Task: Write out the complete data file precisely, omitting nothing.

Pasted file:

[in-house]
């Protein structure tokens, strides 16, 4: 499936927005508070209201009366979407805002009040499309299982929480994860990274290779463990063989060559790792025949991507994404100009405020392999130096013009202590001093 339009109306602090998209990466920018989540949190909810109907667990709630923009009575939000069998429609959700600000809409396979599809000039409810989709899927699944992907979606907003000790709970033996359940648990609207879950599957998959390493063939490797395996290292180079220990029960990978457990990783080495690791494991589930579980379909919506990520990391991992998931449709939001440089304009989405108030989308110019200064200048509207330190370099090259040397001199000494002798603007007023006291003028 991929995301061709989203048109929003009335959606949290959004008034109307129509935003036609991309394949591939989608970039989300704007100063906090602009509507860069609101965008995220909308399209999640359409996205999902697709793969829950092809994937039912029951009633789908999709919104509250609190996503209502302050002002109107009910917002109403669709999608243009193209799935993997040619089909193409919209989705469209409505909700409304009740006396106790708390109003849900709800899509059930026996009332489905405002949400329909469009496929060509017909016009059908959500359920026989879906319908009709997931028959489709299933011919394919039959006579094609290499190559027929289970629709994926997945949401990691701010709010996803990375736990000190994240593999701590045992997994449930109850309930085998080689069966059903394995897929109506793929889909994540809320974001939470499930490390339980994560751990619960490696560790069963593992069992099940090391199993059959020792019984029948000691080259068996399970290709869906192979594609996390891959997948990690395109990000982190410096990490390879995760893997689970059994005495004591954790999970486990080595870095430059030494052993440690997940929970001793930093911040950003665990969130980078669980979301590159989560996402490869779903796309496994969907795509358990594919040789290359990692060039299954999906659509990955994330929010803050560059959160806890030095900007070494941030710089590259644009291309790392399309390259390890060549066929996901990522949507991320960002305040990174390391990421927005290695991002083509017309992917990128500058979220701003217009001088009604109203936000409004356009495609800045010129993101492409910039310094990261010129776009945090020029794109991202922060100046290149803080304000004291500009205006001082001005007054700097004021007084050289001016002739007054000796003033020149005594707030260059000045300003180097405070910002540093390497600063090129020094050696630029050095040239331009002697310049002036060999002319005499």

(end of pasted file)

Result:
[in-house]
């Protein structure tokens, strides 16, 4: 499936927005508070209201009366979407805002009040499309299982929480994860990274290779463990063989060559790792025949991507994404100009405020392999130096013009202590001093 339009109306602090998209990466920018989540949190909810109907667990709630923009009575939000069998429609959700600000809409396979599809000039409810989709899927699944992907979606907003000790709970033996359940648990609207879950599957998959390493063939490797395996290292180079220990029960990978457990990783080495690791494991589930579980379909919506990520990391991992998931449709939001440089304009989405108030989308110019200064200048509207330190370099090259040397001199000494002798603007007023006291003028 991929995301061709989203048109929003009335959606949290959004008034109307129509935003036609991309394949591939989608970039989300704007100063906090602009509507860069609101965008995220909308399209999640359409996205999902697709793969829950092809994937039912029951009633789908999709919104509250609190996503209502302050002002109107009910917002109403669709999608243009193209799935993997040619089909193409919209989705469209409505909700409304009740006396106790708390109003849900709800899509059930026996009332489905405002949400329909469009496929060509017909016009059908959500359920026989879906319908009709997931028959489709299933011919394919039959006579094609290499190559027929289970629709994926997945949401990691701010709010996803990375736990000190994240593999701590045992997994449930109850309930085998080689069966059903394995897929109506793929889909994540809320974001939470499930490390339980994560751990619960490696560790069963593992069992099940090391199993059959020792019984029948000691080259068996399970290709869906192979594609996390891959997948990690395109990000982190410096990490390879995760893997689970059994005495004591954790999970486990080595870095430059030494052993440690997940929970001793930093911040950003665990969130980078669980979301590159989560996402490869779903796309496994969907795509358990594919040789290359990692060039299954999906659509990955994330929010803050560059959160806890030095900007070494941030710089590259644009291309790392399309390259390890060549066929996901990522949507991320960002305040990174390391990421927005290695991002083509017309992917990128500058979220701003217009001088009604109203936000409004356009495609800045010129993101492409910039310094990261010129776009945090020029794109991202922060100046290149803080304000004291500009205006001082001005007054700097004021007084050289001016002739007054000796003033020149005594707030260059000045300003180097405070910002540093390497600063090129020094050696630029050095040239331009002697310049002036060999002319005499």